While the law is very clear on the rights employees have to time off and pay when a child is born, it is a bit more fluid when it comes to taking leave to care for dependants. It isn’t always easy to find out what the different options available. It’s therefore important for employers to know what these rights are and guide employees through their options when they need to take time off in these situations.
There are three main ways to take time off to care for a dependant.
Firstly, unpaid time off for dependants. This is a right to unpaid time off to make arrangements for the care of a dependant in an emergency.
A dependant is defined as their spouse or partner, their child, their parent, a person who lives in their household (other than as a tenant or lodger) or a person who relies on them, such as an elderly neighbour.
It is a right to ‘reasonable’ time off which is usually interpreted as a day or two. It shouldn’t be used for long term care and if that is needed other options should be used after the initial days leave has been taken.
What constitutes an emergency isn’t always clear, but it is expected to be used to help someone who has fallen ill, to respond to a burglary, to provide childcare when a school unexpectedly closes for the day or to make arrangements when a dependant dies.
Secondly, paid or unpaid special leave. Employers can offer special leave to employees at their discretion.
When there isn’t a written policy in place it’s important to make sure decisions are made fairly and consistently – ie if all men were granted paid leave when they requested it but all women were granted unpaid leave there would be a risk of a potential discrimination claim.
Special leave is most likely to be helpful where someone has taken time off for dependants to deal with an emergency and has identified they need more time to deal with the situation.
Thirdly, unpaid parental leave. Employees with more than one year of service have the right to take unpaid parental leave to care for a child. Each parent can take up to 18 weeks of parental leave for each child until the child turns 18. The leave must be taken in blocks of weeks and a maximum of four weeks can be taken each year per child. Parents with a disabled child can take parental leave in blocks of days rather than weeks.
This leave is not so suitable for emergency situations though, as an employee is supposed to give their employer 21 days’ notice, although employers can agree to waive this notice period. Employers cannot refuse parental leave completely, but they can postpone it for up to six months if it will cause problems at work due to key deadlines or a shortage of staff.
Employees could also use holiday to take time off to care for dependants or, if their health is also affected by the situation they are dealing with, they may take sickness absence. This should be based on their own health and not their dependant’s health.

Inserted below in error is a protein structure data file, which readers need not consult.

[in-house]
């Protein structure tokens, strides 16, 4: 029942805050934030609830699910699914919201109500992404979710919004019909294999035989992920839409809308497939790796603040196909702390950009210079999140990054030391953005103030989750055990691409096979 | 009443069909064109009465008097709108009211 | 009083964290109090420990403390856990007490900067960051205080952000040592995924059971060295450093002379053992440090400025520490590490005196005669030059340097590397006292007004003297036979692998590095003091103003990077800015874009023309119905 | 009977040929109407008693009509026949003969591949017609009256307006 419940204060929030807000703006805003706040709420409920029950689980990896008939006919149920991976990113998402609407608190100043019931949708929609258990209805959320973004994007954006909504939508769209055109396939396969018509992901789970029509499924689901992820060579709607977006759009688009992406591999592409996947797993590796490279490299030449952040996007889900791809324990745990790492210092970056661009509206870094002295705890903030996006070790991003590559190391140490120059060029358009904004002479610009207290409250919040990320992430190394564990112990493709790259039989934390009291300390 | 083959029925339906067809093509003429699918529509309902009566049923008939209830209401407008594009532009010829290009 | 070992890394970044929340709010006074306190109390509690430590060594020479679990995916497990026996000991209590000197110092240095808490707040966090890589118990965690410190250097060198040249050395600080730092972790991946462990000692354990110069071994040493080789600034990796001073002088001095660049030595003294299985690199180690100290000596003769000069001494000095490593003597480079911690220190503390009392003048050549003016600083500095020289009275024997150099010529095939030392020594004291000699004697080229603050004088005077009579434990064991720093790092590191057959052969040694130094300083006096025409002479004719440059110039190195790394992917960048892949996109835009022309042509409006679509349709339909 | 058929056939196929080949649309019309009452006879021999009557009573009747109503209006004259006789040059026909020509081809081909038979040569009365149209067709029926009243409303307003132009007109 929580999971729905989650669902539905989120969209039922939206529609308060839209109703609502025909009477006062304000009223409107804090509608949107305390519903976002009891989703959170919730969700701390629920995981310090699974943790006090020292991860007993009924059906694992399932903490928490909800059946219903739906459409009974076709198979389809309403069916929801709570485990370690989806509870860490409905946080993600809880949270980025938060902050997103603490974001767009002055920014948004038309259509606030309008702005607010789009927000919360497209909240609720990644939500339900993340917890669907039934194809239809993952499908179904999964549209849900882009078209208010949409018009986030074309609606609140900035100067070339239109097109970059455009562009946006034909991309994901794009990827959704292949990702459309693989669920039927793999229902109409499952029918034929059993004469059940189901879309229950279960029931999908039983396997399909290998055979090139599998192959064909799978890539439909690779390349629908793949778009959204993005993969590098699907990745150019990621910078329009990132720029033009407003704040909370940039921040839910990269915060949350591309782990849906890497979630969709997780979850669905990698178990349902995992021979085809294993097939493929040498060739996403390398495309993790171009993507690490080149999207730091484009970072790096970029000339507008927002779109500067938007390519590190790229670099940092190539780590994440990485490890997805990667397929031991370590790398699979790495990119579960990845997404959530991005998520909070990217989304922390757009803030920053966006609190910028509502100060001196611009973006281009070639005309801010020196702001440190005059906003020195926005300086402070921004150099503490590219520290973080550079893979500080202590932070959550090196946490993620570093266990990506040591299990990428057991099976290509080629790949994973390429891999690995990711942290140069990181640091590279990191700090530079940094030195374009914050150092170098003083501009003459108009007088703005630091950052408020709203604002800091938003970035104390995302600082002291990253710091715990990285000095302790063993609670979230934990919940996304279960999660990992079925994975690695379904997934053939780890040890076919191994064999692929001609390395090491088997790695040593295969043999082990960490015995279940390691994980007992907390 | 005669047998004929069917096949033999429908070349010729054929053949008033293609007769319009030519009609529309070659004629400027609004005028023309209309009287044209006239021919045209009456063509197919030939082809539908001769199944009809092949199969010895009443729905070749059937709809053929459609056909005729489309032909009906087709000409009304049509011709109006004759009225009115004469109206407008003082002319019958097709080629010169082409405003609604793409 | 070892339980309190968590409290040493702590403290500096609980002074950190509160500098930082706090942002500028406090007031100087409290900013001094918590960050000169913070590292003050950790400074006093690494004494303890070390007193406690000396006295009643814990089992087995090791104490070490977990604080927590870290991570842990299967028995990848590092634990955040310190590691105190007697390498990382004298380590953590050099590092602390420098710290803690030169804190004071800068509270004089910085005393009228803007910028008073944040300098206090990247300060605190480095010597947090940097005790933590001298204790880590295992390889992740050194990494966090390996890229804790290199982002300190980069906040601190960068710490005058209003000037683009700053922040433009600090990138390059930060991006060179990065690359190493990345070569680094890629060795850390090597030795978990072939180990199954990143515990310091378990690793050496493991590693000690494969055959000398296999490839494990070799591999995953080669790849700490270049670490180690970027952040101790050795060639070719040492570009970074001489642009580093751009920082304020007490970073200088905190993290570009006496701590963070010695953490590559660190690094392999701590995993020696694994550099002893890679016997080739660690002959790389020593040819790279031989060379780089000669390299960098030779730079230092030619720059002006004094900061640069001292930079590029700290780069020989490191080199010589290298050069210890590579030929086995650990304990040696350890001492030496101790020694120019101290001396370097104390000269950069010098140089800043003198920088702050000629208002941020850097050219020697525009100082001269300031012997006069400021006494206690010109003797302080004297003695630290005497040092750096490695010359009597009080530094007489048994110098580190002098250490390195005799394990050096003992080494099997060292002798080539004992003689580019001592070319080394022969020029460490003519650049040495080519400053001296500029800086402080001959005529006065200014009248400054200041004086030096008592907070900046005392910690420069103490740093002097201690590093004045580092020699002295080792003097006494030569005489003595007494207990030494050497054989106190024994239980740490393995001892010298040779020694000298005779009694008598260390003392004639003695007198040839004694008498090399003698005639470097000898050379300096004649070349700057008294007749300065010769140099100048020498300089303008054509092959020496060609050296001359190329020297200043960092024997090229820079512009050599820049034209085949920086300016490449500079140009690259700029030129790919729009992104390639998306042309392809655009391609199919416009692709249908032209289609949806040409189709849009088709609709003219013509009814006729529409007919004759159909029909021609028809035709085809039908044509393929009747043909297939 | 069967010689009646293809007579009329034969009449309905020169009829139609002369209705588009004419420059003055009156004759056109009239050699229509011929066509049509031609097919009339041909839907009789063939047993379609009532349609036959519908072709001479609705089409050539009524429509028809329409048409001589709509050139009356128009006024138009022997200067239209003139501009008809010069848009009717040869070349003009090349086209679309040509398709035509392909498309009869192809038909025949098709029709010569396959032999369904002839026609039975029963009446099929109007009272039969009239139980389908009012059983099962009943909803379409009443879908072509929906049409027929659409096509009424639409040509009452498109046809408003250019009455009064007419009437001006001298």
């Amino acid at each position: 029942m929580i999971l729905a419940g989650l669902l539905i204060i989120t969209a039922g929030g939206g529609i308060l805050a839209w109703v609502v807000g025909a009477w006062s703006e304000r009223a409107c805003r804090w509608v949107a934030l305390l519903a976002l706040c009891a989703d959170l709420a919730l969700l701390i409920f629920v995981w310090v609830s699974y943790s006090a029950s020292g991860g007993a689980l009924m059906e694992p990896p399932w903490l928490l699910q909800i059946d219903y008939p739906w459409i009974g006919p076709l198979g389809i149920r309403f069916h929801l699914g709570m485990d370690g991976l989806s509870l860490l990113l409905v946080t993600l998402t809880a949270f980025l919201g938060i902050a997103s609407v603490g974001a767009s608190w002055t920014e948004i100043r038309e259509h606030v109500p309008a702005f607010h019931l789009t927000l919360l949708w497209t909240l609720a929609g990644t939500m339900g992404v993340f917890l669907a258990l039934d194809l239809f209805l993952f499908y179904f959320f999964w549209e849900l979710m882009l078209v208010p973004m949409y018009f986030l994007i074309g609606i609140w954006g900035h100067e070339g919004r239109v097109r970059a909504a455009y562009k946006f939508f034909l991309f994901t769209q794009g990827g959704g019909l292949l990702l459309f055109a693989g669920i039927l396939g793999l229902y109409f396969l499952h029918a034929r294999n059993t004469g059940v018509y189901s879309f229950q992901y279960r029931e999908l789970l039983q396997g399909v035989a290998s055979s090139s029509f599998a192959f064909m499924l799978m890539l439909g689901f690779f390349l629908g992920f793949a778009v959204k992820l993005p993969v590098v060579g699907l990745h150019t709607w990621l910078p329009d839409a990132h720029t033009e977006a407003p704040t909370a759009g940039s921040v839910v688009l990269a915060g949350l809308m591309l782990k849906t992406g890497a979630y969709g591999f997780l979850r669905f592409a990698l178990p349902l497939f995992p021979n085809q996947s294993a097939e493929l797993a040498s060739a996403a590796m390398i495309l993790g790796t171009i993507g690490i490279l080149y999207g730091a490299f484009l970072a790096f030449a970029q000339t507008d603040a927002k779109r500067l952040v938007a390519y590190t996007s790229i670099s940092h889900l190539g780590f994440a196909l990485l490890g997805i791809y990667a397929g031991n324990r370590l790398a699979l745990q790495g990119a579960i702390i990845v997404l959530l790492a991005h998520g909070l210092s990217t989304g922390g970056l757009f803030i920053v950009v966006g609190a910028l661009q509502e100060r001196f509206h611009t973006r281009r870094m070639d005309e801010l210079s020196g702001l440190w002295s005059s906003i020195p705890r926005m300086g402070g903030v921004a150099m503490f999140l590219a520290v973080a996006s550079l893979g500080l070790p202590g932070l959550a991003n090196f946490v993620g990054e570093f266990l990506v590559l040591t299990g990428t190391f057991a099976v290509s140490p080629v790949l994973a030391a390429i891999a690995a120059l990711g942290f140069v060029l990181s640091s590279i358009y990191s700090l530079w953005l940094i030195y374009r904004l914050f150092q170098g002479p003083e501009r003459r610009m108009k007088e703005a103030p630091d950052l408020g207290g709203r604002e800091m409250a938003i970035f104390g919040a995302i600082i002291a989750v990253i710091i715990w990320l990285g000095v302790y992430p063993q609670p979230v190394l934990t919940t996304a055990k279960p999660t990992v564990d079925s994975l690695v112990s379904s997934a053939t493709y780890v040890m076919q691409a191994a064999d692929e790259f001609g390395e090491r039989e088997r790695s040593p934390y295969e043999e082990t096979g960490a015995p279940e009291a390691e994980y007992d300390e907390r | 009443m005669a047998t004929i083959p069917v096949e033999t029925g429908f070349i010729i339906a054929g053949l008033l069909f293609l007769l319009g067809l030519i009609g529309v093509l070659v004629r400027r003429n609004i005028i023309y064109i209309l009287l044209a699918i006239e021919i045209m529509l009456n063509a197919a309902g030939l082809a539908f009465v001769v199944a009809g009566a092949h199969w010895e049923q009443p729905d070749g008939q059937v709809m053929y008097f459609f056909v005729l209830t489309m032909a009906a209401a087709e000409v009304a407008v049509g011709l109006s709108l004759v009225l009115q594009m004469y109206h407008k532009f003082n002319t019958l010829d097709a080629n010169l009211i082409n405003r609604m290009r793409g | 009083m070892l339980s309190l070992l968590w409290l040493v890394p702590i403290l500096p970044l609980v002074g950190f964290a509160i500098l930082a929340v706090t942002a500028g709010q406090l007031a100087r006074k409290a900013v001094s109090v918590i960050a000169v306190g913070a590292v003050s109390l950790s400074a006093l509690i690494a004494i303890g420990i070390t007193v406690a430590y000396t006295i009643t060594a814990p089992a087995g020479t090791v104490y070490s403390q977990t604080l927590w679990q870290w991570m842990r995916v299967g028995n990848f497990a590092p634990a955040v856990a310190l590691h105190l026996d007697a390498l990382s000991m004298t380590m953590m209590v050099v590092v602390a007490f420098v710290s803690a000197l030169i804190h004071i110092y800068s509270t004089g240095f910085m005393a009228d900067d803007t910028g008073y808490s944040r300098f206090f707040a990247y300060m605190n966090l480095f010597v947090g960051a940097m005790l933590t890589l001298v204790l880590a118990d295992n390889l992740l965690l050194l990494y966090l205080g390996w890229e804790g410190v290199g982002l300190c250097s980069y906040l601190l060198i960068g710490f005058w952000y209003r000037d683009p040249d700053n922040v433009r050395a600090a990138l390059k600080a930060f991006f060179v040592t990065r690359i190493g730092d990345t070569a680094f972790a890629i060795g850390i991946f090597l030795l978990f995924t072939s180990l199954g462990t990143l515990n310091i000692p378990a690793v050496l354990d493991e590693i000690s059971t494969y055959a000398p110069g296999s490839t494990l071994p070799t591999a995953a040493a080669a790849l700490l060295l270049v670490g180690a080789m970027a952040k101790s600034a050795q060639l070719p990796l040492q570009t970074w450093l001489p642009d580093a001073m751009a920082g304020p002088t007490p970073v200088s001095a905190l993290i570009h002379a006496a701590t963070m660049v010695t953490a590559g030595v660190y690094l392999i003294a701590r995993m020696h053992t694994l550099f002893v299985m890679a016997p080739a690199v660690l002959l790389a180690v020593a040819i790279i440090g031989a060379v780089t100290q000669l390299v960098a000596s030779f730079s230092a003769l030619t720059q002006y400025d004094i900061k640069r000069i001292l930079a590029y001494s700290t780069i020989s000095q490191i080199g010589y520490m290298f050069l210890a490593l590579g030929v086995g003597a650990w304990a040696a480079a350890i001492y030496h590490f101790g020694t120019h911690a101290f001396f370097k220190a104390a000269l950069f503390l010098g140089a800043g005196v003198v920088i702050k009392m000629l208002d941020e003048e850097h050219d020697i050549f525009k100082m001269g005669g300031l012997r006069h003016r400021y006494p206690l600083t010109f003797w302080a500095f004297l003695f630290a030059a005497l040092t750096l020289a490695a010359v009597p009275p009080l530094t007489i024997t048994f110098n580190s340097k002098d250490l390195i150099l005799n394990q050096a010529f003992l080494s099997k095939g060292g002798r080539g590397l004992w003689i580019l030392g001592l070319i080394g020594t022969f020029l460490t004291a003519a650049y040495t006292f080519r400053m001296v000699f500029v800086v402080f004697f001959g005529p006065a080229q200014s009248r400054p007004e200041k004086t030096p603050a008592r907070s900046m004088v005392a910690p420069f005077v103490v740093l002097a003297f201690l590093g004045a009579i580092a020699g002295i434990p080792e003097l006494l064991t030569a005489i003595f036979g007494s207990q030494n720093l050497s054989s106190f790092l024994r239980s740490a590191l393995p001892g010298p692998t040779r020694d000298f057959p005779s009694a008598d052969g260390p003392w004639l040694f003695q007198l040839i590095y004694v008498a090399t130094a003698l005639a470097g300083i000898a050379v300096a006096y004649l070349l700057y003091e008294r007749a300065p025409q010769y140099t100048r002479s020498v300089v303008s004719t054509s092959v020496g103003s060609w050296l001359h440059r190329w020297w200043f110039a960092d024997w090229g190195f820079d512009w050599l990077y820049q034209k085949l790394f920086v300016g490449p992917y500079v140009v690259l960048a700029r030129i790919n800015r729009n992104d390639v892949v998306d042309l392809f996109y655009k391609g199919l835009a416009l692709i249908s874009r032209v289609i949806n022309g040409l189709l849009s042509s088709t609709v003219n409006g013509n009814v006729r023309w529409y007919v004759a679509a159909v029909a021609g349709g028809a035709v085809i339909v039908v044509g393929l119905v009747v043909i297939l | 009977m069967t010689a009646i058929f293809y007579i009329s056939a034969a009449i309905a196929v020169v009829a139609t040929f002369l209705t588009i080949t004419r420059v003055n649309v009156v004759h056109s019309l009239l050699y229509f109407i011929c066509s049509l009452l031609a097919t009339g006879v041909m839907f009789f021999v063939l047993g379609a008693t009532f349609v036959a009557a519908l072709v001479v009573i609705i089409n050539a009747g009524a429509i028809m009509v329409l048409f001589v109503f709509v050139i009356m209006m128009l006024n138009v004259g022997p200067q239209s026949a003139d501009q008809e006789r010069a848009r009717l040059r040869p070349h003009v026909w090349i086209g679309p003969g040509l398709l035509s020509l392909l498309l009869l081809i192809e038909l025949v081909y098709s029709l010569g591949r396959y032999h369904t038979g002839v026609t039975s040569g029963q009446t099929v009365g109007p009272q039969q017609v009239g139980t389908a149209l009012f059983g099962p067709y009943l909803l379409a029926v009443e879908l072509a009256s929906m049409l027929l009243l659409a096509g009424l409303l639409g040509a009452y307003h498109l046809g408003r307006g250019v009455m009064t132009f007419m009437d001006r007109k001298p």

Employees may also be able to take compassionate leave if a dependant dies, although there is no legal right to this leave and it is at the employer’s discretion. Employers who are too strict with their policies on compassionate leave or who refuse employees the right to take time off when someone they care about has died could find themselves facing challenges within the workforce and a lack of employee engagement.
The government has also recently announced a new protection for carers. It is not yet in force, but the Carer’s Leave Act 2023 will create a new statutory entitlement to one week of flexible, unpaid leave per year for employees who are caring for a dependent with a long-term care need. It will be limited to situations involving an employee’s spouse, civil partner, child, or parent who has a long time care need, who lives in the same household as the employee and who reasonably relies upon the employee to provide or arrange care and that has a long-term care need.
Knowing and fairly applying entitlements
Employees are the lynchpin of all businesses and supporting them can create a happy, engaged and committed workforce.
There are also potential legal consequences of failing to do so. There are risks of grievances or constructive unfair dismissal claims if an employer refuses a reasonable request for time off. An employer who treats employees unfairly for taking the time off, for example by refusing them training or a promotion, or who dismisses an employee because they’ve exercised these rights, could also face employment tribunal claims.
Employers should always consider the full picture when an employee requests time off and consider the different ways that the employee could be supported and how their needs can be met, whilst at the same time protecting the business and ensuring service levels are still met.
Claire Merritt is a partner in the employment team at Paris Smith solicitors